On the day when the Lord spoke to you out of the fire on Horeb, you saw no figure of any kind; so take good care not to fall into the degrading practice of making figures carved in relief, in the form of a man or woman, or of any living animal on earth or bird that flies in the air, or of any reptile on the ground or fish in the waters under the earth. Nor must you raise your eyes to the heavens and look up to the sun, the moon, and the stars, all the host of the heaven, and be led on to bow down to them and worship them; the Lord your God assigned these to the various peoples under heaven. But you are the people whom the Lord brought out of Egypt, from the smelting furnace, and took for his own possession, as you are to this day.

The finality of God’s prohibition against worshipping anything material could not be more clear, whether the object worshipped is a statue or a living animal or a human being.

It is in the light of this that the Christian claim that Jesus was God must be evaluated.

Let us first make clear that this is indeed the claim that Christianity makes. Sometimes this is overlooked in the heat of discussion. We hear it said that to be a Christian one must accept Jesus as one’s personal savior, as the Messiah, and as the Son of God. We have already made clear that in Judaism, and to Jews of the time of Jesus, the Messiah was not God but a human being. The term Son of God is often used in the New Testament in connection with Jesus, but this is not an assertion that Jesus was God. The term Son of God is used frequently in the Hebrew Bible to refer to the people of Israel (e.g., Deuteronomy 14:1, Isaiah 1:2) or the anointed king of Israel (2 Samuel 7:14, Psalm 2:7, 89:27). In many instances where Son of God occurs in the Hebrew Bible, of which we have given only a small sample above, the term clearly means “elected or chosen by God.” By no means does this mean that the people of Israel or the king of Israel is God in any sense. Nevertheless, we cannot escape the fact that classical Christianity asserts that Jesus was God. And it is this claim that makes it so serious for a Jewto embrace Christianity.

How did Christianity come to hold this opinion, which is so deeply unacceptable from the Jewish point of view? It was formally embraced at the Council of Nicaea (325 C.E.), which declared that the Son was “begotten, not made” and “of one essence [homoousios] with the Father.” This determination was a response to and rejection of the view of Arius, who taught that the Son was a created being who was not of the substance of God and was not eternal. While even for Arius, Jesus had certain divine qualities, he was by no means an equal of God but possibly a lower divinity. It is this view that the Council of Nicaea rejected. By speaking of the Son as homoousios (of one essence) with the Father, the council took the fateful step of refusing to subordinate Jesus in any sense to his Father, to whom Jesus prays in his last agony on the cross. Both the Son and the Holy Spirit are not creatures of the invisible God of the Hebrew Bible but equal persons with him.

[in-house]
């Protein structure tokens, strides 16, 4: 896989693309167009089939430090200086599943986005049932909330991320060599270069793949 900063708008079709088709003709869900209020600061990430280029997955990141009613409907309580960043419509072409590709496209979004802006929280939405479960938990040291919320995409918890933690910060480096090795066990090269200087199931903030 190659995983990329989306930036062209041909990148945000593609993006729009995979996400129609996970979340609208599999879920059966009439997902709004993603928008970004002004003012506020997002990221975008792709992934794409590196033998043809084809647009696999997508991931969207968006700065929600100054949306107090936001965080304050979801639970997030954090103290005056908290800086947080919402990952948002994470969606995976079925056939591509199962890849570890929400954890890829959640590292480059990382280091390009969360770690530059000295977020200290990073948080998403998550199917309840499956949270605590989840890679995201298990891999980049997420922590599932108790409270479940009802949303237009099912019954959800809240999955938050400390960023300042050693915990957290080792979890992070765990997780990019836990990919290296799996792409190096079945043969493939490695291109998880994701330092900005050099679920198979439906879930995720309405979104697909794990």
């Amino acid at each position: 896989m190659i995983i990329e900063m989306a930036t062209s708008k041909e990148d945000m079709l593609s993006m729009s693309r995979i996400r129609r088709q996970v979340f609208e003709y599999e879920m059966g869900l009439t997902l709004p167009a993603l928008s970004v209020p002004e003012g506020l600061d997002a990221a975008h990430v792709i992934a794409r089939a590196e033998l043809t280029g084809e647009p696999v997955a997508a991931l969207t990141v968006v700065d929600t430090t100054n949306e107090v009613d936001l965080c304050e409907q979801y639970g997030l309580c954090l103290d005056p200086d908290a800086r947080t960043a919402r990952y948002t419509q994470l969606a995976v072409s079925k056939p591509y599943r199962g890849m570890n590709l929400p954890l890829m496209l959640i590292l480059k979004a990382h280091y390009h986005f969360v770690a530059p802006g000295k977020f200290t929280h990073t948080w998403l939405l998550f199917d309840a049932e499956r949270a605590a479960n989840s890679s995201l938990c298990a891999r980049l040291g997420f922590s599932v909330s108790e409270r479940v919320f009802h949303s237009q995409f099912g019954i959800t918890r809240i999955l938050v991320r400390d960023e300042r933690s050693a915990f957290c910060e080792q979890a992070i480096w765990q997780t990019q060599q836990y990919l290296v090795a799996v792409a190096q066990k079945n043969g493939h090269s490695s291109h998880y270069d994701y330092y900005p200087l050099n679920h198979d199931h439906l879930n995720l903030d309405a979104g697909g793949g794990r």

At first glance, this doctrine sounds like an abandonment of monotheism (the teaching that God is one) and a reversion to polytheism (the teaching that there are many gods). The church, however, has traditionally rejected this interpretation and insisted that in spite of the threefold nature of God (Father, Son, and Holy Spirit), each person of which is the full equal of the others, there is also a oneness in God that makes the Christian triune deity continuous with the one God of the Hebrew Bible. While the Christian insistence on the oneness of God, in spite of the three co-equal persons in him, is a source of satisfaction to Jews because it keeps Christianity within a monotheistic framework, it must also be said that Judaism finds a “three that are one” doctrine virtually impossible to understand, especially in light of the teaching that only one of these persons became man. It is not our intention to impose a simplistic requirement for “rationality” on religious teachings. Nevertheless, such teachings must be intelligible if they are to be believed, and it is precisely this that is questionable in the teaching of the trinity.

Almost all Jewish scholars and many Christian scholars believe that the doctrine of the full divinity of Jesus is not to be found in the New Testament and would have been abhorrent to the Jew Jesus. There are a number of instances in the New Testament in which we find Jesus himself making almost explicit denials of his divinity. In Luke 18:18-19 we read: “A man of the ruling class put this question to him:Good Master, what must I do to win eternal life?’ Jesus said to him, ‘Why do you call me good? No one is good except God alone.’” The reply of Jesus makes clear the distinction he draws between himself and God. In Matthew 12:32 Jesus says: “Any man who speaks a word against the Son of Man will be forgiven; but if anyone speaks against the Holy Spirit, for him there will be no forgiveness, either in this age or in the age to come,” thereby distinguishing between himself and the Holy Spirit. In speaking of the end of days Jesus says (Mark 13:32): “But about that day or about that hour no one knows, not even the angels in heaven, not even the Son; only the Father.” One cannot resist asking how the Son and the Father can be equal persons of God when there is knowledge available to the Father that is not available to the Son. It is for these reasons, among others, that it is highly unlikely that Jesus would have found the teaching of his divinity acceptable.